Be serious. A day or a week is not sufficient time for most oracles to unfold. Prognostications need time to unfold. If you follow some Yi aficionados to divine daily or weekly on how to live out their lives, it becomes meaningless after a while. Not only can such incorrect practice(s) make you become dependent on the Yi, you could easily confuse the unfolding of answers because of various overlaps and by assigning them (the unfolding) to wrong hexagrams. Therefore, it is best if you could find an interesting subject (no, not your love life) for prolific divinations.

For me, a professional accountant, asking the Yi on various types of investment proves fruitful over the decades. At times the divinations especially where there is a bull run can be prolific. There is no cause for overlaps because of the numerous categories of stocks and shares to invest in. I usually wait for the unfolding of an oracle, the prognostication, on an investment before asking again.

Not only can one do the necessary homework on the investments, be it real property, foreign currencies, stocks or shares, the answers given by the Yi usually convey clear directions on what actions to take. After acting on each prognostication, the investor has to wait for the oracle to unfold. Since the questions can be on various investments across the world and on their timing, Yi’s answers allow one to learn how to master time and space.

For example, the Yi indicated with Hexagram 54 Gui Mei / The Marrying Maiden with the second and third lines changing to answer my investment question in August 2006. In the judgment it is said:

Undertakings bring misfortune. Nothing that would further.

The third line has this to say:

The marrying maiden as a slave. She marries as a concubine.

Investors in the KLSE at the time may not know that this counter in question, Time Dotcom, would be married off as a concubine, that the prognostication, and therefore the investment, is not good. And while the other share investment which one had consulted the Yi on at about the same time had more than doubled – more than tripled if we count its lowest price before the rebound - Time Dotcom’s price has only gone up by a third over these past eleven months. (Refer to the relevant entries dated August 27 and September 3 2006.)

This explains why in my 64 hexagrams table, there are definitive good and bad hexagrams for investments. And there are good and bad lines too. Only by referring to past divination records, can we learn to discern and interpret the meanings of each prognostication since we can check into details, specifics, and the timing?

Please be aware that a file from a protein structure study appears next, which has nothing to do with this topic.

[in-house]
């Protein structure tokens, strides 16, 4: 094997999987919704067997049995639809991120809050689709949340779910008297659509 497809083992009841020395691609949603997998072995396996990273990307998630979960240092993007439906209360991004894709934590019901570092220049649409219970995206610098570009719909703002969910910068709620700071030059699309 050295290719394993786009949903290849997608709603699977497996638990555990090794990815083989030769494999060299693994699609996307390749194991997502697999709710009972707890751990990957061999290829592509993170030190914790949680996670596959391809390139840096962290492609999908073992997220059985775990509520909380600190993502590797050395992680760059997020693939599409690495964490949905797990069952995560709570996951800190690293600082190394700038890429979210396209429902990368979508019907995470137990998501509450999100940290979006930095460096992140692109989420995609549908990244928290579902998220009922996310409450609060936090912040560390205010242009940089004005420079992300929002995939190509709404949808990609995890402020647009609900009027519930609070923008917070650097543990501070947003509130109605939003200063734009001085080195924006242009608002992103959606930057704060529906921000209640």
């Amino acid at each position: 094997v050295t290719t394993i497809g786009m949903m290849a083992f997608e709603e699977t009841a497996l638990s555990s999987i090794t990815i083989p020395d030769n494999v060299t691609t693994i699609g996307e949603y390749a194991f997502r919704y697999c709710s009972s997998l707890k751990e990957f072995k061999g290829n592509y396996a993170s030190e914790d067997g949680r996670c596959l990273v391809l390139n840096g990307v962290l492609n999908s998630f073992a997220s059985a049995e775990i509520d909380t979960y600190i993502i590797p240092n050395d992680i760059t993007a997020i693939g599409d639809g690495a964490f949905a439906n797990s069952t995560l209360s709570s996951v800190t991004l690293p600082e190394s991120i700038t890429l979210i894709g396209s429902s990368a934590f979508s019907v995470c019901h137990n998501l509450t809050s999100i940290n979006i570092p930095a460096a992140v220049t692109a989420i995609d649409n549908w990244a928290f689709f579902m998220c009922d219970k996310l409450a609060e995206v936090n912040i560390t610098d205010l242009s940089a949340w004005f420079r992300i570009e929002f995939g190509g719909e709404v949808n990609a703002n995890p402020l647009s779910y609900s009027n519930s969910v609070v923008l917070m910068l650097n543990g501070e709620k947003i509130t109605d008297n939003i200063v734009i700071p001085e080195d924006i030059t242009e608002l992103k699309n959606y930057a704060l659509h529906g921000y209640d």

Conjectures and 'umbrella covers' given on prognostications do not work with investments. To be dead right, one really has to put the money where the mouth is!

Consulting the Yi on serious matters, scientific experiments, and investments allow for good divination experiences. And if we can foreknow of major events that will affect lives or investments in any parts of the world, then we can be said to have mastered time and space.

What you want to do with your affinity with the Book of Changes is entirely up to you. There are no prerequisites to your class, status, religion, wealth, and/or intelligence to study the Yi. All you need is a good translation of the Book of Changes in a language that you can understand, together with the ability to read and the interest to study this ancient classic and Chinese civilization.

However, as Richard Wilhelm has indicated in his translation, the Book is meant for the Junzi - superior persons - and not suitable for everyone. If we care to look at the Great Images, Da Xiang, we cannot help but agree. But, if you follow others to ignore the Great Images on the false premise that they are written only for kings and/or the Confucians, because it is a Confucian classic, you do not know what you have missed out in your Yi studies and the requisite cultivation of a Junzi.

By trying out the various suggestions in this entry, you could come to know your Yi better. Perhaps one day, in your endless search for excellence, you would achieve a higher degree of clarity and a deeper understanding of this profound Book of Changes. Who knows, certainly not me!

Sunday, July 01, 2007

A matter of opinion

The cover feature of Bizweek, the Star Newspaper, on Saturday 30 June 2007 collated opinions from various fund managers on the second half of 2007 for the KLSE. While all the fund managers therein agree that the second half is likely to see the KLCI scale new heights, every one had a differing view on how high it can reach. Most opined that the KLCI will be above 1,400 by year end and probably hit 1,500 in 2008. The most bullish of them according to the Star said that ‘the [Malaysian stock] market will eventually scale to 2,000 mark over the next 24 months’.